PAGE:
Background: The antibody-mediated prevention (AMP) studies (HVTN 703/HPTN 081 and HVTN 704/HPTN 085) are harmonized phase 2b trials to assess HIV prevention efficacy and safety of intravenous infusion of anti-gp120 broadly neutralizing antibody VRC01. Antibodies for other indications can elicit infusion-related reactions (IRRs), often requiring premedication and limiting their application. We report on AMP study IRRs.
Methods: From 2016 to 2018, 2699 HIV-uninfected, at-risk men and transgender adults in the Americas and Switzerland (704/085) and 1924 at-risk heterosexual women in sub-Saharan Africa (703/081) were randomized 1:1:1 to VRC01 10 mg/kg, 30 mg/kg, or placebo. Participants received infusions every 8 weeks (n = 10/participant) over 72 weeks, with 104 weeks of follow-up. Safety assessments were conducted before and after infusion and at noninfusion visits. A total of 40,674 infusions were administered.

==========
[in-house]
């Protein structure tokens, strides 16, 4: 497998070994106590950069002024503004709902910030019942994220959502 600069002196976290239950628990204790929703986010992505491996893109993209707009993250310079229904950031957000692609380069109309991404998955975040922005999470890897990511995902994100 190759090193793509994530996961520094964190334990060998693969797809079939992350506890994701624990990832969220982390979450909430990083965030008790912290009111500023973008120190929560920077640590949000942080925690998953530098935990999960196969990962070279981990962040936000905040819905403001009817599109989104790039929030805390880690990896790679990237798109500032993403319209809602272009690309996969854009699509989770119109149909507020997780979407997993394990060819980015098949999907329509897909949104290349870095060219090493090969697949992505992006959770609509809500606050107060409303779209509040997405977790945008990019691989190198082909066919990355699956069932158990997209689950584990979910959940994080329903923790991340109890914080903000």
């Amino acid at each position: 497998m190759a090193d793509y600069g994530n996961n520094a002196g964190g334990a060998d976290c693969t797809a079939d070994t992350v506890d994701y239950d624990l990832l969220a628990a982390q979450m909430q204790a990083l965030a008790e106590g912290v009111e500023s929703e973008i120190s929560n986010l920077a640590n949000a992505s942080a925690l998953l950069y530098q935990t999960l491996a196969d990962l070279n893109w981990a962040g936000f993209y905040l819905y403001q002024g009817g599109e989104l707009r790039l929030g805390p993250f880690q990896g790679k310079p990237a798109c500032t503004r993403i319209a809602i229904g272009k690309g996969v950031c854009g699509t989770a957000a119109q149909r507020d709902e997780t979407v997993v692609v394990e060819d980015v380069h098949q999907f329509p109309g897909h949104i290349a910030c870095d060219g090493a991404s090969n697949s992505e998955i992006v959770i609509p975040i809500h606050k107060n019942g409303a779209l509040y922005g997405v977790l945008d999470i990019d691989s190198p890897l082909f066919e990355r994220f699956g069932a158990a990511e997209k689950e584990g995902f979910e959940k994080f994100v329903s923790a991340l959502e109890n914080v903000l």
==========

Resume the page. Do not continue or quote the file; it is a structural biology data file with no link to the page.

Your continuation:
Results: Forty-seven participants (1.7%) experienced 49 IRRs in 704/085; 93 (4.8%) experienced 111 IRRs in 703/081 (P < 0.001). IRRs occurred more frequently in VRC01 than placebo recipients in 703/081 (P < 0.001). IRRs were associated with atopic history (P = 0.046) and with younger age (P = 0.023) in 703/081. Four clinical phenotypes of IRRs were observed: urticaria, dyspnea, dyspnea with rash, and "other." Urticaria was most prevalent, occurring in 25 (0.9%) participants in 704/085 and 41 (2.1%) participants in 703/081. Most IRRs occurred with the initial infusion and incidence diminished through the last infusion. All reactions were managed successfully without sequelae.
Conclusions: IRRs in the AMP studies were uncommon, typically mild or moderate, successfully managed at the research clinic, and resolved without sequelae. Analysis is ongoing to explore potential IRR mechanisms.
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